Looking to acquire: IBM 5100, Altair 8800

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                    #10
                    I think it has some promise for the stated vision of being a student's personal computer-science education machine, but I wouldn't recommend it for normal use.
                    Computers: Amiga 1200, DEC VAXStation 4000/60, DEC MicroPDP-11/73
                    Synthesizers: Roland JX-10/SH-09/MT-32/D-50, Yamaha DX7-II/V50/TX7/TG33/FB-01, Korg MS-20 Mini/ARP Odyssey/DW-8000/X5DR, Ensoniq SQ-80, E-mu Proteus/2, Moog Satellite, Oberheim SEM
                    "'Legacy code' often differs from its suggested alternative by actually working and scaling." - Bjarne Stroustrup

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                      #11
                      I dont know about the rest of you, but when I see that small board, I see the core of my cell phone. Granted its only $25. But you are really limited to just usb, it doesn't feel totally right.
                      It is a mistake to think you can solve any major problems just with potatoes.

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                        #12
                        I'll bet you can't do very much on it. Probably more of an experimental toy. Still, hooking up a circuit board to your TV would be interesting.
                        ~Ian~

                        Remember, wherever you go, there you are.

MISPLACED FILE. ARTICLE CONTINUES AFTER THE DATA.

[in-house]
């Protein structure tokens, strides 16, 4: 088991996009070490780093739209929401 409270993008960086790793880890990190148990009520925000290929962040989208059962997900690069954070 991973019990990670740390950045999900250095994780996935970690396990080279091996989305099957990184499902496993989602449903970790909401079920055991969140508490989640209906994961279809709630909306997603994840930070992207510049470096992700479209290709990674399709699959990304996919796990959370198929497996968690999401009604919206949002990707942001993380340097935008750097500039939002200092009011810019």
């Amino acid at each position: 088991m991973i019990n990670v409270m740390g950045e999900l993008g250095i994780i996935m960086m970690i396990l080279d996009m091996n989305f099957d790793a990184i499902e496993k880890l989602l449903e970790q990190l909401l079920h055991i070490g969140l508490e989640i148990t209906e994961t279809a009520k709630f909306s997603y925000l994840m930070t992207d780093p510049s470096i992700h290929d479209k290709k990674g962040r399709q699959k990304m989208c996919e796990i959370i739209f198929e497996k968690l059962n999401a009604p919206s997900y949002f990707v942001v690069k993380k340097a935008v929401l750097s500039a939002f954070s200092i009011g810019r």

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                          #13
                          Originally posted by DOS lives on!! View Post
                          I'll bet you can't do very much on it. Probably more of an experimental toy. Still, hooking up a circuit board to your TV would be interesting.
                          I've wondered what you could do with a DTV converter box. At least one that I have has a DE9 serial connector on the back and can display registers and debug messages.
                          Reach me: vcfblackhole _at_ protonmail dot com.

                          Comment


                            #14
                            Originally posted by Chuck(G) View Post
                            Right now, I'm using an old HP ePC with a 1.4GHz Celeron and a Seagate 5GB Microdrive as a hard disk.
                            Nice, mine is a Celron 300 w/ 256Mb of RAM and a 6gb IDE drive, works perfectly.

                            What surprised me about this machine is that it can do 1080p. but I think they need to get a ethernet jack on it somehow before it becomes truly appealing to me. I'd use it as some sort of headless server, but it is true there is not much power there for it to be truly robust.

                            IBM 5160 - 360k, 1.44Mb Floppies, NEC V20, 8087-3, 45MB MFM Hard Drive, Vega 7 Graphics, IBM 5154 Monitor running MS-DOS 5.00
                            IBM PCJr Model 48360 640kb RAM, NEC V20,, jrIDE Side Cart, 360kb Floppy drives running MS-DOS 5.00
                            Evergreen Am5x86-133 64Mb Ram, 8gb HDD, SB16 in a modified ATX case running IBM PC-DOS 7.10

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                              #15
                              Originally posted by Chuck(G) View Post
                              At least one that I have has a DE9 serial connector on the back and can display registers and debug messages.
                              I saw a serial port on the back of a Comcast box and wondered what it was for.

                              Weird idea, If newer TVs come with USB, ethernet or wireless,and some have a wireless keyboard, I wonder if you could rework the insides or ROM so it would boot an OS off a USB drive? That would make for an awesome TV........no, and awesome computer TV!
                              ~Ian~

                              Remember, wherever you go, there you are.